Polymer Nanocomposite Data: Curation, Frameworks, Access, and Potential for Discovery and Design

TitlePolymer Nanocomposite Data: Curation, Frameworks, Access, and Potential for Discovery and Design
Publication TypeJournal Article
Year of Publication2020
AuthorsLC Brinson, M Deagen, W Chen, J McCusker, DL McGuinness, LS Schadler, M Palmeri, U Ghumman, A Lin, and B Hu
JournalAcs Macro Letters
Volume9
Start Page1086
Issue8
Pagination1086 - 1094
Date Published/
Abstract

© 2020 American Chemical Society. With the advent of the materials genome initiative (MGI) in the United States and a similar focus on materials data around the world, a number of materials data resources and associated vocabularies, tools, and repositories have been developed. While the majority of systems focus on slices of computational data with an emphasis on metallic alloys, NanoMine is an open source platform with the goal of curating and storing widely varying experimental data on polymer nanocomposites (polymers doped with nanoparticles) and providing access to characterization and analysis tools with the long-term objective of promoting facile nanocomposite design. Data on over 2500 samples from the literature and individual laboratories has been curated to date into NanoMine, including 230 samples from the papers bound in this virtual issue. This virtual issue represents an experiment of the flexibility of the data repository to capture the unique experimental metadata requirements of many data sets at one time and to challenge the authors to participate in the curation of their research data associated with a given publication. In principle, NanoMine offers a FAIR platform in which data published in papers becomes directly Findable and Accessible via simple search tools, with open metadata standards that are Interoperable with larger materials data registries, and allows easy Reuse of data, e.g. benchmarking against new results. Our hope is that with time, platforms such as this one could capture much of the newly published data on materials and form nodes in an interconnected materials data ecosystem which would allow researchers to robustly archive their data, add to the growing body of readily accessible data, and enable new forms of discovery by application of data analysis and design tools.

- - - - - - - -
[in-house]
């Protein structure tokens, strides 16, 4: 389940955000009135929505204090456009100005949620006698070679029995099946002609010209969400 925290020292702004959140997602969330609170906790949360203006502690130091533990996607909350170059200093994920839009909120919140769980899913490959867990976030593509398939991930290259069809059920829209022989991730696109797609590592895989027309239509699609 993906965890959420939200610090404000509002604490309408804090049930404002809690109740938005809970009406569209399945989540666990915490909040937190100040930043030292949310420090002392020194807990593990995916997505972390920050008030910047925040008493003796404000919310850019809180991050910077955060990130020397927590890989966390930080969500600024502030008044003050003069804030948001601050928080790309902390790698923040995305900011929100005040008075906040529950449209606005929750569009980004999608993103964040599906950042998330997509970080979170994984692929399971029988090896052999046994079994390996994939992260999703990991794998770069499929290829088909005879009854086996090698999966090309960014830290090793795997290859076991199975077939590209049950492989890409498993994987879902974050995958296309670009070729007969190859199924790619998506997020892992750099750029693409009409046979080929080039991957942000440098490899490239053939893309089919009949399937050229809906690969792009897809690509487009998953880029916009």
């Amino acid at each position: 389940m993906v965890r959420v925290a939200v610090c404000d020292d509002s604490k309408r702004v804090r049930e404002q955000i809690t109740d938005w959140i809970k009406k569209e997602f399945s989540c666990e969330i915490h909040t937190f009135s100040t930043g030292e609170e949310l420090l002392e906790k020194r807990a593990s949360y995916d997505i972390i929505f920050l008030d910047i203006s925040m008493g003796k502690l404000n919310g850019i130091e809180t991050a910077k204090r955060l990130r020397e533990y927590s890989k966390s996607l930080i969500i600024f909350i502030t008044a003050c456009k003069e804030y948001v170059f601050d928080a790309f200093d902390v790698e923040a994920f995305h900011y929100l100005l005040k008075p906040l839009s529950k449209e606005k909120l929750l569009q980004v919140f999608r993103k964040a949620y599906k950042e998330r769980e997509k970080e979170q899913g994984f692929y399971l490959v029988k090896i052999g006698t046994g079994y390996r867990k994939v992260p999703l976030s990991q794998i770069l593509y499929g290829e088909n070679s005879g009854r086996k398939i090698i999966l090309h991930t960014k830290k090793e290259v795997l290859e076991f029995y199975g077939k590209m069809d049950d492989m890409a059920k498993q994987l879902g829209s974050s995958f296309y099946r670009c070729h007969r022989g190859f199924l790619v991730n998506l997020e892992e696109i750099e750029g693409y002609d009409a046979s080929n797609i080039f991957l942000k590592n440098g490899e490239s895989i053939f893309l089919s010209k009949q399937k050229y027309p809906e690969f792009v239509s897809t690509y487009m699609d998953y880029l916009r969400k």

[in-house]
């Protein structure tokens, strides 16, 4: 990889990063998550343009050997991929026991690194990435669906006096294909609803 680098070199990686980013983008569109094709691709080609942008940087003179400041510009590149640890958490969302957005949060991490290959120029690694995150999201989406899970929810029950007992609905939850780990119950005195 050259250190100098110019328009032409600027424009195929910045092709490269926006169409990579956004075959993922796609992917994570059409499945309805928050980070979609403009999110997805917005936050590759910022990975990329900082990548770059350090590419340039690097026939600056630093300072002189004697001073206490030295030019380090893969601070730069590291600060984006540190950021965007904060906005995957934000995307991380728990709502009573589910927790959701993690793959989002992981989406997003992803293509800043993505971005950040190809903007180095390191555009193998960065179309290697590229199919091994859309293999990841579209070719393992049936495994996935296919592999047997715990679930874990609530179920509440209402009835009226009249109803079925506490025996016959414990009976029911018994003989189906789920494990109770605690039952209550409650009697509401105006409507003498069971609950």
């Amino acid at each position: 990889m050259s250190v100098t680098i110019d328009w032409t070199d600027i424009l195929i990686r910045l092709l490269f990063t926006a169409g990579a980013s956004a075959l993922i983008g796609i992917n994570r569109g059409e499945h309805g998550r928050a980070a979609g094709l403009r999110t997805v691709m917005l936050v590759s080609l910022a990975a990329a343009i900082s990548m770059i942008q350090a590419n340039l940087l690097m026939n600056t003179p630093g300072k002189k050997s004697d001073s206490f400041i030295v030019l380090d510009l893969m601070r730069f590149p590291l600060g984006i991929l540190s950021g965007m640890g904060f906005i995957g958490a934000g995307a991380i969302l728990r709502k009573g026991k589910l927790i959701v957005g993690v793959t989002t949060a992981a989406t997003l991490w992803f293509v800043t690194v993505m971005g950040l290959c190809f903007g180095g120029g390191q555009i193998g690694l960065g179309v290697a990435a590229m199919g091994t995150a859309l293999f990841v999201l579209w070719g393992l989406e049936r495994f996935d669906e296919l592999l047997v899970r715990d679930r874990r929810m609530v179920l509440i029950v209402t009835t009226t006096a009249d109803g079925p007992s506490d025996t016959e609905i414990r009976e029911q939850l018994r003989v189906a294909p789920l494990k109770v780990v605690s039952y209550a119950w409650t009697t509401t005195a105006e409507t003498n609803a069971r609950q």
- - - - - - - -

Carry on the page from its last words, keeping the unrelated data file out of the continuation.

DOI10.1021/acsmacrolett.0c00264
Short TitleAcs Macro Letters